Through its research and development programmes, Pakistan was able to acquire the capability for nuclear enrichment and missile technology despite discriminatory embargoes and restrictions. We now have the capability and the potential to respond to India's escalatory steps.
However, our policies have always been marked by restraint and responsibility. We have been sensitive, in fact responsive, to global non-proliferation concerns.
In 1968 when the NPT was being negotiated, Pakistan's concern was focussed on obtaining positive security assurances for non-nuclear weapons states. On the other hand, India was pre-occupied with its challenge to the global nuclear paradigm which the Treaty was seeking to establish.
Since then, every single non-proliferation proposal for South Asia has emanated from Pakistan. After the Indian nuclear test in 1974, we tabled a resolution at the UN, year after year, for a South Asian Nuclear Weapons Free Zone.
We proposed a joint Pakistan-India declaration renouncing the acquisition or manufacture of nuclear weapons in 1978. The same year we suggested mutual inspection by Pakistan and India of each other's nuclear facilities.
In 1979, we proposed simultaneous adherence to the NPT by Pakistan and India as well as simultaneous acceptance of full-scope IAEA safeguards.
We proposed a bilateral or regional Nuclear Test Ban Treaty in 1987, a South Asia Zero-Missile Zone in 1994 and a non-aggression pact in 1997.
Unfortunately, these proposals which sought to establish a non-discriminatory and equitable nuclear weapons free regime in our region were rejected by India and ignored by the international community. In fact, India was encouraged to pursue its nuclear weapons programme.
It was only after 1989, when it became clear that we had acquired a nuclear capability, that a regional approach towards non-proliferation was endorsed by the major powers. Even then, no sooner had Soviet troops withdrawn from Afghanistan, sanctions were imposed on us. This only further encouraged India to proceed apace with its nuclear and missile development progrmmes. The objective of non-proliferation in South Asia was thus defeated. The fault was certainly not ours.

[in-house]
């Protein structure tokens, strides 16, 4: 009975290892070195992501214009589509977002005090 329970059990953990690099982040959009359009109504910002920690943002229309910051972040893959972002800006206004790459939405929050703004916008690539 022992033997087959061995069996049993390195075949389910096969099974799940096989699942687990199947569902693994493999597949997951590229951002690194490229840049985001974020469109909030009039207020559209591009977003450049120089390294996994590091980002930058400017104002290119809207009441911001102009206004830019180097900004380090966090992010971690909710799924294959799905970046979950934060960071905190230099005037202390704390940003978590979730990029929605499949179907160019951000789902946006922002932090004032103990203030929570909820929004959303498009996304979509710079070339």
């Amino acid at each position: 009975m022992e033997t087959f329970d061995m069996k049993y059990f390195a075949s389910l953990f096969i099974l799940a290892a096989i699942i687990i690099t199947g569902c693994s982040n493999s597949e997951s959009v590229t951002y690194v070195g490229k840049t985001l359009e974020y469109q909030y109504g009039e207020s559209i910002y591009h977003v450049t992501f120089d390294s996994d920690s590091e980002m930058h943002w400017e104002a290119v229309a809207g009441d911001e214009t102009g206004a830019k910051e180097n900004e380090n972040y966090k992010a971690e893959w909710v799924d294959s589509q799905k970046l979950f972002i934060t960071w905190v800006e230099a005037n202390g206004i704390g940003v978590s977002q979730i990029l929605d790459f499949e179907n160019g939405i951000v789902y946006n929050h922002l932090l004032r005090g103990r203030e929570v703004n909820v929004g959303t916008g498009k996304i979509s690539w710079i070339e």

The nuclearization of South Asia is neither of our making nor of our choice, but it is now a reality that cannot be wished away.
Three years ago, Pakistan voted in favour of the CTBT in the UN General Assembly. India opposed it.
Never was the threat to our independence, in fact our survival, more pronounced than in the fateful month of May 1998.
India's nuclear tests radically altered the strategic balance in South Asia. Peace was imperilled. We faced nuclear blackmail. The Indian leadership demanded that we must accept the new reality of the changed strategic balance. They even questioned the credibility of our nuclear capability. This posed the risk of a serious and disastrous miscalculation on their part.
We neither had a security alliance nor could we depend on the nuclear umbrella of the major powers. We realized that we were alone in the face of a nuclear India.
It became imperative for us to respond. We restored the strategic balance and established nuclear deterrence. We have no doubt that our tests served the interest of peace and stability in South Asia.
It was not Pakistan but India which added the nuclear dimension to the perilous security environment of our region.
India thus irrevocably shattered the objective of a nuclear free South Asia.